This week’s WSJ.com column (subscription only, I’m afraid) is about what I call The Hole — the absence of decent devices in terms of size, weight and functionality between the smartphone and the notebook. To me it’s not just about cramming everything you can into a smaller device, it’s about making something that people enjoying having with them when they’re away from their computer:
The recent excitement about the iPhone illustrates, among other things, that we have a more emotional relationship with our gadgets than some manufacturers allow for. It’s all about an experience — the physical feel of the device, the elegance of its interface, the interaction with it. The more connected we become, the more important this will become, because those devices serve as conduits to the worlds and communities we inhabit online. The lesson? Filling the Hole means taking the lessons we’ve learned with cellphones, iPods and iPhones and applying them to devices that are a little larger, not the other way around: trying to cram our workshop tools into something smaller.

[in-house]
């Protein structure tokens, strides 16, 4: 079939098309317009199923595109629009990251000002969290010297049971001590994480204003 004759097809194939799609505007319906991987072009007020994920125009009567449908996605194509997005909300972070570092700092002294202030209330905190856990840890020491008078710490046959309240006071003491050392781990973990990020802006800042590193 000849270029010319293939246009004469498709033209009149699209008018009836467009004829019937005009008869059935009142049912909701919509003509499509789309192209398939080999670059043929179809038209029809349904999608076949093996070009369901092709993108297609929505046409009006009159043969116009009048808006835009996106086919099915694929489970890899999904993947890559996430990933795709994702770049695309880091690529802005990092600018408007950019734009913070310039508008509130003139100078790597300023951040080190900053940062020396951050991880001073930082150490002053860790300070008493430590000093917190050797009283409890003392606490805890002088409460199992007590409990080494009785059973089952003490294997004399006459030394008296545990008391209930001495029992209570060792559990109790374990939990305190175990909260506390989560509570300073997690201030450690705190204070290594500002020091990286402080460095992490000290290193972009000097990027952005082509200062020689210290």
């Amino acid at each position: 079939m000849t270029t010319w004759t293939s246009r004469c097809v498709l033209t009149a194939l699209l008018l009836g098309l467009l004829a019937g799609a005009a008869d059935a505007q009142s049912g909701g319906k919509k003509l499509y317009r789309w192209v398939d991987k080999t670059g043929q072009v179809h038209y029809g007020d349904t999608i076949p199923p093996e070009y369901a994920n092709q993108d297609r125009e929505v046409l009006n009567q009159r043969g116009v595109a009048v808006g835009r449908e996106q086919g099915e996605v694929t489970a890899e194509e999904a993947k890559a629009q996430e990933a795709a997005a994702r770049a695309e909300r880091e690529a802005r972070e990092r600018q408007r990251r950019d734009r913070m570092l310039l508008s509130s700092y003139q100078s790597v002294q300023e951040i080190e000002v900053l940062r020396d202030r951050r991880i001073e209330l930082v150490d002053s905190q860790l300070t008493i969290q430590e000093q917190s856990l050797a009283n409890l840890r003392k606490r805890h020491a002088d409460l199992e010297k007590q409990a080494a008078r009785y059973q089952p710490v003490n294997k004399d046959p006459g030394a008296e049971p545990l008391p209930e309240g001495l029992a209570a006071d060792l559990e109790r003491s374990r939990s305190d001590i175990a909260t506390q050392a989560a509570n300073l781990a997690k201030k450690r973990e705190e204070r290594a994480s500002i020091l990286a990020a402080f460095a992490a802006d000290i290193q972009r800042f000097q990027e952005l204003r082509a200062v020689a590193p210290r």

I’m a bit slow off the mark posting this, so I’ve already received some interesting mail from readers. One points me to the the Pepper Computer (pictured above), saying they covert the device because they:
Typically watch TV with the family in the evening. There are many times I want to check out email or want to follow up on something I see while watching the news, etc. Instead of lugging out the laptop plopping it on the coffee table and making it look like I’m not paying attention to the family, I thought it would be cool to just pick up a small web device and do it right there on the spot. Plus you have the convenience of it being a remote control. No remote clutter and it serves a valuable purpose earning a coveted space on the coffee table. (With high end remotes costing $500+, the Pepper Pad seems even more reasonable!)
This is why people still use the awful browsers and email clients on smartphones. They’re simply ready to work as soon as you pick them up. This feature is often overlooked yet critical in that gadget gap.
Very true, and something I’d omitted to mention in my piece.